It takes them on a path where they’ve forgotten who they are and what they want. Even though the approval they get feels good in the short run, the conditions for approval keep changing, and it’s a hard game to keep up with. Human beings are insatiable creatures – give them control and they keep wanting more. The person seeking approval gets caught in a web of someone else’s greed and insecurities.

The Need to Belong

Human beings are mostly social creatures and thrive in groups.  Sometimes we seek approval because we want to belong in a group. The group gives us warmth, affection, camaraderie, fun, and in return, we give the group back conformity. In college, I belonged to a group of girls who wore mostly Western clothes. (I didn’t think deeply about my clothing choices, I just wore what I liked and my parents didn’t have strong opinions on the matter.) And being similar in other ways made us gravitate toward each other. We also spoke comfortably in English and belonging to different states made the English speaking a necessity.   There were 2 girls in my group that spoke condescendingly about other girls who appeared more traditional in their dressing choices. They also made fun of other people’s (English) accents. This wasn’t good-natured fun, this was clearly ‘I’m better than you’ kind of talk. I felt uncomfortable with this talk but never protested.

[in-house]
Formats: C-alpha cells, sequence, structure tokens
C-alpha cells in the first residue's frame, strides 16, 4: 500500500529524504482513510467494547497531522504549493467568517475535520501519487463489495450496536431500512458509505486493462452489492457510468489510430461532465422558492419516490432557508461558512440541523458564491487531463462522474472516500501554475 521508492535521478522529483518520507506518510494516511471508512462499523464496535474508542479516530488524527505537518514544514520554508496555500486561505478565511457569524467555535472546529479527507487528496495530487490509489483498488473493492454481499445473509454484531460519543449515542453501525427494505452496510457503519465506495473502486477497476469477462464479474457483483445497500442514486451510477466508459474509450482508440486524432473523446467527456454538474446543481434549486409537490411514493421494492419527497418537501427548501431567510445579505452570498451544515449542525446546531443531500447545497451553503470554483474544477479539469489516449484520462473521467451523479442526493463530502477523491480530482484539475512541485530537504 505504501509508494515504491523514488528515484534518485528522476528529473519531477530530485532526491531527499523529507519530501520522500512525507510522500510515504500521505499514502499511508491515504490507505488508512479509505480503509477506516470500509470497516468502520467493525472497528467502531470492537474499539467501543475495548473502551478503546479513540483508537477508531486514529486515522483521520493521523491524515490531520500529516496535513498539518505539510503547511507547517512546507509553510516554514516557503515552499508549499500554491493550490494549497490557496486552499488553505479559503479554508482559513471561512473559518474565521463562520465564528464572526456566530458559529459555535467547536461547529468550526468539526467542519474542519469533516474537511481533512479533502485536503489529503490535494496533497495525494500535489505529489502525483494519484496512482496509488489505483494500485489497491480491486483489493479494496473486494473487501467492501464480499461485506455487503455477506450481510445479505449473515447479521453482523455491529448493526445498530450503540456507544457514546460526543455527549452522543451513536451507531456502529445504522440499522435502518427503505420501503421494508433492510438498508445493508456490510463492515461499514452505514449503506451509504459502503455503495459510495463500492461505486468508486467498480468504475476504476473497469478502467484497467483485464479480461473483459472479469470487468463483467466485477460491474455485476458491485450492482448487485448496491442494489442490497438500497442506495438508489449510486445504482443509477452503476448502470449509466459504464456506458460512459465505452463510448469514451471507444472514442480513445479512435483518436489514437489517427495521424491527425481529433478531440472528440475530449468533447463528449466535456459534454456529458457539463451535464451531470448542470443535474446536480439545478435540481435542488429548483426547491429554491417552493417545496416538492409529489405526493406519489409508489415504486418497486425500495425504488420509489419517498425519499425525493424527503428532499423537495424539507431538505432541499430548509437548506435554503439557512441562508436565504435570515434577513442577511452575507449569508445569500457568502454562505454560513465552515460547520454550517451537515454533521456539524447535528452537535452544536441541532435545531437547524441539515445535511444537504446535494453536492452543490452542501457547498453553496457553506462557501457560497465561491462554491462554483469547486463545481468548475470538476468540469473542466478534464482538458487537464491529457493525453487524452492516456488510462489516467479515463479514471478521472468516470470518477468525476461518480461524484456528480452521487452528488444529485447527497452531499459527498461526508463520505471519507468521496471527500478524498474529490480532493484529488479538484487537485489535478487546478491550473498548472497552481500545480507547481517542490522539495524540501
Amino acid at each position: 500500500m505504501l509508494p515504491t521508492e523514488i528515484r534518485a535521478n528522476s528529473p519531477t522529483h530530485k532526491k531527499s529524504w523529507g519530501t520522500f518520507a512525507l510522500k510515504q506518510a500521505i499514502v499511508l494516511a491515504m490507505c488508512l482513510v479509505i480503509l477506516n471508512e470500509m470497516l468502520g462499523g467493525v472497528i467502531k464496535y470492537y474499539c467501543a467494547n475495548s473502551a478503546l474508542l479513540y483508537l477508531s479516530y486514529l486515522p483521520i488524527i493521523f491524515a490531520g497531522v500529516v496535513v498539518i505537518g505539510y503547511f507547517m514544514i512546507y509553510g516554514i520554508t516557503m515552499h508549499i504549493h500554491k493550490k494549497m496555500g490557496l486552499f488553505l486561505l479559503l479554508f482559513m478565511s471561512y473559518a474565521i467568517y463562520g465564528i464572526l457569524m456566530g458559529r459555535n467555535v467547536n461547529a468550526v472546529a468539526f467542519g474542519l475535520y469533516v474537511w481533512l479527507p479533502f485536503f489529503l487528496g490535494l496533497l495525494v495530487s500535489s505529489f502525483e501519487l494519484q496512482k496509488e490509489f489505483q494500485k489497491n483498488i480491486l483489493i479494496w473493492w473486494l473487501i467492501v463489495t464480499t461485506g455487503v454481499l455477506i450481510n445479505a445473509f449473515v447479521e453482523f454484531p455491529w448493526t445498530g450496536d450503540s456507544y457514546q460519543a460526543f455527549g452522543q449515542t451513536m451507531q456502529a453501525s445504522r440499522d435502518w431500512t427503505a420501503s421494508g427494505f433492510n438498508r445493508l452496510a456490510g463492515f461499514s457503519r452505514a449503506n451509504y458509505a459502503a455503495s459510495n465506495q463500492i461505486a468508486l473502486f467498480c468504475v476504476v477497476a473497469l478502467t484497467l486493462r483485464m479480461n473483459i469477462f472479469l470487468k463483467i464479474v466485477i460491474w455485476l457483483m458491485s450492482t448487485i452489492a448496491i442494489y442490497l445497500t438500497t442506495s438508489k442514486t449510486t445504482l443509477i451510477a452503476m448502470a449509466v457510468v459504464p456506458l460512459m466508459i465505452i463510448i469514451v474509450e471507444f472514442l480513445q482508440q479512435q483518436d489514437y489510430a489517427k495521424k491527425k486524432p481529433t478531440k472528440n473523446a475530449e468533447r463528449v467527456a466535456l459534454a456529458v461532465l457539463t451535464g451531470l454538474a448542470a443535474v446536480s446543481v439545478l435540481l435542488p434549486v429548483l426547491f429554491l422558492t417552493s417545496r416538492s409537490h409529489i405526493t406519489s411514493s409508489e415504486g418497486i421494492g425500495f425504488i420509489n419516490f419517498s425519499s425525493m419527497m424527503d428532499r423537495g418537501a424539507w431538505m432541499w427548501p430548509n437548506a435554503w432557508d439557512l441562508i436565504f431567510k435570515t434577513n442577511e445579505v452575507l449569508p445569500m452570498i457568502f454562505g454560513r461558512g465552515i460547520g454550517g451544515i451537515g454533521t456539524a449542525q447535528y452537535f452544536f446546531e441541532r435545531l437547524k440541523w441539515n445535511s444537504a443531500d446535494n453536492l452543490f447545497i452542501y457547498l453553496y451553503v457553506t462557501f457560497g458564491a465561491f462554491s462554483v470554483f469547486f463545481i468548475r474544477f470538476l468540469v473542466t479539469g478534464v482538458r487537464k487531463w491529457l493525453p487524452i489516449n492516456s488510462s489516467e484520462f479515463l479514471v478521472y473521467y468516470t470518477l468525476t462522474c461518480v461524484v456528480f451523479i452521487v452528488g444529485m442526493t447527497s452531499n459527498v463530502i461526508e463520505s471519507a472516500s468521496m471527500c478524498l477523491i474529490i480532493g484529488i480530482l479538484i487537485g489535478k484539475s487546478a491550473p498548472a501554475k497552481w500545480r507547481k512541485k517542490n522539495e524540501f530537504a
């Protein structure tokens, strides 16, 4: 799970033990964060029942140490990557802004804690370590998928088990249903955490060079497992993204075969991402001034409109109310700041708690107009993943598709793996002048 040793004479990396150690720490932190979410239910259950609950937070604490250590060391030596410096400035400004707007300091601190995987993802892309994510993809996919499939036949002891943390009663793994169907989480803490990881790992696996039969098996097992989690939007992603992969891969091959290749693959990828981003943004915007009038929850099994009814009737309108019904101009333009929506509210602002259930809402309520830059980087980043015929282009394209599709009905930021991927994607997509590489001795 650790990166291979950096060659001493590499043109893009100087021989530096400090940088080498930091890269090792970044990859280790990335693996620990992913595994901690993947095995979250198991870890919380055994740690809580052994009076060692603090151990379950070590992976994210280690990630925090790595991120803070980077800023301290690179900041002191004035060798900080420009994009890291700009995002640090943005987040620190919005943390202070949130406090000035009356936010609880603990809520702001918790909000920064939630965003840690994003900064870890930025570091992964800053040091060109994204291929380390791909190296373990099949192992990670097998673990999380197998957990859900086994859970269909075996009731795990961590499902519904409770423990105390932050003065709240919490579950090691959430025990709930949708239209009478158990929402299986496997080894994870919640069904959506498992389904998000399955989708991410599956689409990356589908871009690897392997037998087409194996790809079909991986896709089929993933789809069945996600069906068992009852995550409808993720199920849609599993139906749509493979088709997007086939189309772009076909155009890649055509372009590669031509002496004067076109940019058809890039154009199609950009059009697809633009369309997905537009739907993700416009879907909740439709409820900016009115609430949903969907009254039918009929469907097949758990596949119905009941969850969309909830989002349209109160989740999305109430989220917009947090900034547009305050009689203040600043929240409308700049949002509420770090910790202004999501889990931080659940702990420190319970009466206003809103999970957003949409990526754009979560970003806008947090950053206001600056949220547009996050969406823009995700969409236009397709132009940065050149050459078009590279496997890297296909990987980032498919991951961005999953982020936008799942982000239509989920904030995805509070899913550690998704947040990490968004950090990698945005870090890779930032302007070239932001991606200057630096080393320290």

I was not assertive enough in my 20s to say, “She has the right to wear what she wants. Stop judging her.” Or “If you think her English is so funny, let’s hear you talk in French.” Or “The gist of what she’s saying in imperfect English has far more depth than your superficial Gibberish.”

This is not to say the group was all bad.  We had a great time discussing books, watching old B&W movies, solving made-up mysteries, dancing to “Raindrops Keep Falling on my Head”, making fun of each other, falling in love with Mr. Darcy, and singing “I have Confidence in Me” at the top of our voices until the neighbors protested.

I was afraid of losing their friendship. I was going against my beliefs (that we respect other people’s choices and abilities) and ‘blending in’ to preserve the relationship. A lot had changed for me over the next 20 years – as I gradually learnt to speak my mind and openly advocate for my values and beliefs, without losing valuable friendships. But it took time and effort. It didn’t just happen.

Dependence and Fear

If a woman is financially dependent on her husband and in-laws, she may do things that go against her value system, to keep them happy. This is not just a matter of survival. This is also something that is driven by fear. Although survival is an issue here, there are solutions. There are means and ways to garner supports, get skills/education, find a job, file for divorce, and free oneself from this prison. It is not an easy path and it is strewn with hardship, but it’s not impossible. What is much harder to overcome is the fear – a fear that is induced my sheer numbers – parents and in-laws, neighbors, extended family, and friends acting against one person. It feels like the whole world is telling you that you need to adjust, you should know your place, you have to earn your basic rights, and to please quit complaining.